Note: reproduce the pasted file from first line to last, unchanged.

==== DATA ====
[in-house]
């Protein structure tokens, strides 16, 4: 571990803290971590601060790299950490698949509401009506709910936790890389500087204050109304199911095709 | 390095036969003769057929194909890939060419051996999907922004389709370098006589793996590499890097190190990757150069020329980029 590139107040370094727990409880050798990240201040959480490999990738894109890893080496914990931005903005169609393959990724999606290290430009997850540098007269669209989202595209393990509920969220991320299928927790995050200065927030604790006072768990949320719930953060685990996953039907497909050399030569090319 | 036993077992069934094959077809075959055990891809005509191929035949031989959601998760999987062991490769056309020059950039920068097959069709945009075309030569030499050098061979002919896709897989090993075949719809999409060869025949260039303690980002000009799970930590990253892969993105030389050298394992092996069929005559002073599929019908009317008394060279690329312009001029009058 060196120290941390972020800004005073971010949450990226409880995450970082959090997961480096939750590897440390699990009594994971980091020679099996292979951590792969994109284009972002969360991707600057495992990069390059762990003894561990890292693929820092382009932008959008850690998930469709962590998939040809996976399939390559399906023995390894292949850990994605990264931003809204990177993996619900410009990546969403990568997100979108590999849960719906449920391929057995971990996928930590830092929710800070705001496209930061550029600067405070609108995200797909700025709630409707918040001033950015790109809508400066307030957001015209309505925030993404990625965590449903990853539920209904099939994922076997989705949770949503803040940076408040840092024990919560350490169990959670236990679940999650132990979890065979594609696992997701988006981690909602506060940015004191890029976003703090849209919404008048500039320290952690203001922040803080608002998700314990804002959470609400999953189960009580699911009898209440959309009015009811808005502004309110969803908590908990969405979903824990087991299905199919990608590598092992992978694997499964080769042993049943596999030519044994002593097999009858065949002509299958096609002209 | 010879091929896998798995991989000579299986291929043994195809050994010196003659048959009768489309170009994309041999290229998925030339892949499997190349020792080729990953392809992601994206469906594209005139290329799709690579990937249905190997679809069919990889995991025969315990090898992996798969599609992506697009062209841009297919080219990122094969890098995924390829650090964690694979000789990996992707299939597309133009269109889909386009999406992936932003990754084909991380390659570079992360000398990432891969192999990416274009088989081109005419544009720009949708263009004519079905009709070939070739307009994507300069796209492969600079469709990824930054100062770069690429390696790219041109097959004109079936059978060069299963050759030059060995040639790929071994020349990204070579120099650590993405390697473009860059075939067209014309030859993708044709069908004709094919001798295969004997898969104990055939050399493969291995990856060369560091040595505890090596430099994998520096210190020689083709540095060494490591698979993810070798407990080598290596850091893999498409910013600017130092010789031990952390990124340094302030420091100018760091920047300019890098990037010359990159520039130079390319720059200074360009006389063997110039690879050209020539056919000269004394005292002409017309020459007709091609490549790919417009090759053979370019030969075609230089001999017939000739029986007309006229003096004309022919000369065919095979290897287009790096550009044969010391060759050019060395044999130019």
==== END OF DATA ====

[in-house]
């Protein structure tokens, strides 16, 4: 571990803290971590601060790299950490698949509401009506709910936790890389500087204050109304199911095709 | 390095036969003769057929194909890939060419051996999907922004389709370098006589793996590499890097190190990757150069020329980029 590139107040370094727990409880050798990240201040959480490999990738894109890893080496914990931005903005169609393959990724999606290290430009997850540098007269669209989202595209393990509920969220991320299928927790995050200065927030604790006072768990949320719930953060685990996953039907497909050399030569090319 | 036993077992069934094959077809075959055990891809005509191929035949031989959601998760999987062991490769056309020059950039920068097959069709945009075309030569030499050098061979002919896709897989090993075949719809999409060869025949260039303690980002000009799970930590990253892969993105030389050298394992092996069929005559002073599929019908009317008394060279690329312009001029009058 060196120290941390972020800004005073971010949450990226409880995450970082959090997961480096939750590897440390699990009594994971980091020679099996292979951590792969994109284009972002969360991707600057495992990069390059762990003894561990890292693929820092382009932008959008850690998930469709962590998939040809996976399939390559399906023995390894292949850990994605990264931003809204990177993996619900410009990546969403990568997100979108590999849960719906449920391929057995971990996928930590830092929710800070705001496209930061550029600067405070609108995200797909700025709630409707918040001033950015790109809508400066307030957001015209309505925030993404990625965590449903990853539920209904099939994922076997989705949770949503803040940076408040840092024990919560350490169990959670236990679940999650132990979890065979594609696992997701988006981690909602506060940015004191890029976003703090849209919404008048500039320290952690203001922040803080608002998700314990804002959470609400999953189960009580699911009898209440959309009015009811808005502004309110969803908590908990969405979903824990087991299905199919990608590598092992992978694997499964080769042993049943596999030519044994002593097999009858065949002509299958096609002209 | 010879091929896998798995991989000579299986291929043994195809050994010196003659048959009768489309170009994309041999290229998925030339892949499997190349020792080729990953392809992601994206469906594209005139290329799709690579990937249905190997679809069919990889995991025969315990090898992996798969599609992506697009062209841009297919080219990122094969890098995924390829650090964690694979000789990996992707299939597309133009269109889909386009999406992936932003990754084909991380390659570079992360000398990432891969192999990416274009088989081109005419544009720009949708263009004519079905009709070939070739307009994507300069796209492969600079469709990824930054100062770069690429390696790219041109097959004109079936059978060069299963050759030059060995040639790929071994020349990204070579120099650590993405390697473009860059075939067209014309030859993708044709069908004709094919001798295969004997898969104990055939050399493969291995990856060369560091040595505890090596430099994998520096210190020689083709540095060494490591698979993810070798407990080598290596850091893999498409910013600017130092010789031990952390990124340094302030420091100018760091920047300019890098990037010359990159520039130079390319720059200074360009006389063997110039690879050209020539056919000269004394005292002409017309020459007709091609490549790919417009090759053979370019030969075609230089001999017939000739029986007309006229003096004309022919000369065919095979290897287009790096550009044969010391060759050019060395044999130019």